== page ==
Prostate Cancer Overview
Prostate cancer is cancer that occurs in the prostate — a small walnut-shaped gland in men that produces the seminal fluid that nourishes and transports sperm.
Prostate cancer is one of the most common types of cancer occurring in men. Usually, prostate cancer develops slowly and is originally restricted to the prostate gland, where it may not cause serious harm. However, while some types of prostate cancer grow slowly and may need very basic or even no treatment, other types are aggressive and can spread quickly.
Prostate cancer that’s detected in its early stages — when it’s still confined to the prostate gland— has a better chance of successful treatment.
On Tuesday, Ben Stiller appeared on “The Howard Stern Show,” where the actor revealed that two years ago, he was diagnosed with aggressive prostate cancer.
Soon after his Howard Stern appearance, the “Zoolander” star published a blog post containing more of the story of his diagnosis, in which he recalls what it was like to hear the word “cancer” in a doctor’s office.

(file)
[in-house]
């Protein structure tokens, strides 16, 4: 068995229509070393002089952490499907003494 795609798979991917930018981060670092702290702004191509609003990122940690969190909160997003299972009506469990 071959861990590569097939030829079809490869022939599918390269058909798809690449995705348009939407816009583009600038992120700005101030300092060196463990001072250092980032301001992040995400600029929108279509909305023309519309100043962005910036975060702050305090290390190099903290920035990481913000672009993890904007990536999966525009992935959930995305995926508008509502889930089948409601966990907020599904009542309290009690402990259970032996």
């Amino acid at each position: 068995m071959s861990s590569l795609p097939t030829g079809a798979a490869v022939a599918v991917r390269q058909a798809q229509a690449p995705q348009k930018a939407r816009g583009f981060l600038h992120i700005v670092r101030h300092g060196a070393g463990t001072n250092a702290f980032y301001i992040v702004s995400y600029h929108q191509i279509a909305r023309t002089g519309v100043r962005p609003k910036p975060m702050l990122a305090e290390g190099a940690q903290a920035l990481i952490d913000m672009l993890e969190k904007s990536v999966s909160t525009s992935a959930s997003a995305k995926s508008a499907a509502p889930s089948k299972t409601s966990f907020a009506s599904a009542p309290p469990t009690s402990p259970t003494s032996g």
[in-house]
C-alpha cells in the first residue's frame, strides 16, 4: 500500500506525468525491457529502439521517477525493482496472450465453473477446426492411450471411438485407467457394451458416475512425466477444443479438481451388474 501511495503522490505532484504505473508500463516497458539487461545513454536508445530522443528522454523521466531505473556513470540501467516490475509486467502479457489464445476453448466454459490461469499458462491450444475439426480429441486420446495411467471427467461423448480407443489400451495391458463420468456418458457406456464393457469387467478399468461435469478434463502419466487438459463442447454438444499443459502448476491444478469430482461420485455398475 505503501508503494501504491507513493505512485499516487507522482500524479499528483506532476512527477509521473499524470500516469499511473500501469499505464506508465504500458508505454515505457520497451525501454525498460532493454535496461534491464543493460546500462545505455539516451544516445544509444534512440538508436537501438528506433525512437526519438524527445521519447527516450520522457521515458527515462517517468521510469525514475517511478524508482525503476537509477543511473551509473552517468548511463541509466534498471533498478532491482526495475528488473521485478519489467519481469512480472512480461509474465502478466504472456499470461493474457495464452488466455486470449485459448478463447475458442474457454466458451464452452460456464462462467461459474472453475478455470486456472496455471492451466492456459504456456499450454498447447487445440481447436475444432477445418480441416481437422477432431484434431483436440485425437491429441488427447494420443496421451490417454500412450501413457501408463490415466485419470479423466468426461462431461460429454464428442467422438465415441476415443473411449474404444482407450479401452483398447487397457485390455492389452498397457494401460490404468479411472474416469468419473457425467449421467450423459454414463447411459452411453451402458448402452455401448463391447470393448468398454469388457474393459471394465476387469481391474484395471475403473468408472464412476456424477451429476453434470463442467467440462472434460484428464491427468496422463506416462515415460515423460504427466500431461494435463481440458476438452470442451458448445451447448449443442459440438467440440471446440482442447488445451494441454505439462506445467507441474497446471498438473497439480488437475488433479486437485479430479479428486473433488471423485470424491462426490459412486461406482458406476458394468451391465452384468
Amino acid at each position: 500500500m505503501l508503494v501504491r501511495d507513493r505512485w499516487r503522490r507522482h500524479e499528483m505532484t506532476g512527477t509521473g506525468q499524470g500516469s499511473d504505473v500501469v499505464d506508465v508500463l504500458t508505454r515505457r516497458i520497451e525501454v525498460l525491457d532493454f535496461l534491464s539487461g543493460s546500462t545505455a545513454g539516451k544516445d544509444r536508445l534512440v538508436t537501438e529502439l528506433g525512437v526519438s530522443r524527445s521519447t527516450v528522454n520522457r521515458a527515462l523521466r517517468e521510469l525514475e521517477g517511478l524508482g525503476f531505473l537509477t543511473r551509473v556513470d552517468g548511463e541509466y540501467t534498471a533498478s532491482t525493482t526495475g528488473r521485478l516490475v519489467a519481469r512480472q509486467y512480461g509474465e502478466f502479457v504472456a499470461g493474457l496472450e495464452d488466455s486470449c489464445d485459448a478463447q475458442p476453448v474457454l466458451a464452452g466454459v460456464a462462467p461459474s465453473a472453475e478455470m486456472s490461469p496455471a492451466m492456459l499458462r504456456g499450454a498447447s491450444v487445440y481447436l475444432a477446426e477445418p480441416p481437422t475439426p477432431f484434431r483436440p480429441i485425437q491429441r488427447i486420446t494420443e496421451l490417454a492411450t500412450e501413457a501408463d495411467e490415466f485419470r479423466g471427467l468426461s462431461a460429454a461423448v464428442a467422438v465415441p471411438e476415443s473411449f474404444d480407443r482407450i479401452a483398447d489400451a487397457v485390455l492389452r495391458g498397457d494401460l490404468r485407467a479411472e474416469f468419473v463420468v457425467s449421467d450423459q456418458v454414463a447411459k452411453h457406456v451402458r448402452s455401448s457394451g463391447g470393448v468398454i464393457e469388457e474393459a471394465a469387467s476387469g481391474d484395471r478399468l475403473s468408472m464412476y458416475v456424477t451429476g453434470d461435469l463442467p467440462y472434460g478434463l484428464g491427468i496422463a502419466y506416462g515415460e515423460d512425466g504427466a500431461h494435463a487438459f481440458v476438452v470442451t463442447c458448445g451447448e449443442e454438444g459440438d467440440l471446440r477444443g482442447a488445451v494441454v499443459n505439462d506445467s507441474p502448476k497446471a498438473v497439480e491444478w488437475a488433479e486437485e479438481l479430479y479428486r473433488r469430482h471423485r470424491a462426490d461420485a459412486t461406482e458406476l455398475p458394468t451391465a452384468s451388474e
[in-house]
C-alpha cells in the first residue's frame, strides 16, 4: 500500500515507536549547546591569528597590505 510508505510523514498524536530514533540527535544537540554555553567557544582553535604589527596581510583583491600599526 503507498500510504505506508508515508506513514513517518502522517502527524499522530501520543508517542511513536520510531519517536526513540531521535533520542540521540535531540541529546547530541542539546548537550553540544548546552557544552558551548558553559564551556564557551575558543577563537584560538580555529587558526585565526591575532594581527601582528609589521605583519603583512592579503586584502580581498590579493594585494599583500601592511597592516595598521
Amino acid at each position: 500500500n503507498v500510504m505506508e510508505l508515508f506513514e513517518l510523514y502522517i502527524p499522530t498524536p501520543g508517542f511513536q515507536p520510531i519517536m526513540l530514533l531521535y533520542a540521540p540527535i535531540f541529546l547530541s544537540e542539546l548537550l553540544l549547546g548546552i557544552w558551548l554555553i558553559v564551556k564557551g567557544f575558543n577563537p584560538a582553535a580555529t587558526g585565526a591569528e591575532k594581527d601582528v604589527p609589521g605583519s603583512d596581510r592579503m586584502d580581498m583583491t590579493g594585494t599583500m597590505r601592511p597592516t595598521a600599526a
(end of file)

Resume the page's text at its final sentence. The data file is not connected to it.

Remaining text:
He describes it as feeling very much like a scene from a movie:
“As my new, world-altering doctor spoke about cell cores and Gleason scores, probabilities of survival, incontinence and impotence, why surgery would be good and what kind would make the most sense, his voice literally faded out like every movie or TV show about a guy being told he had cancer … a classic Walter White moment, except I was me, and no one was filming anything at all.”
Today, Stiller is cancer-free, and he’s using his story to call on more men to stay on top of their health.
Prostate cancer is the second-leading cause of cancer death in men. If detected, however, the cure rate is nearly 100%, according to the Prostate Cancer Foundation.
Detecting prostate cancer is a matter of simple screenings performed by your doctor, but therein lies the problem.
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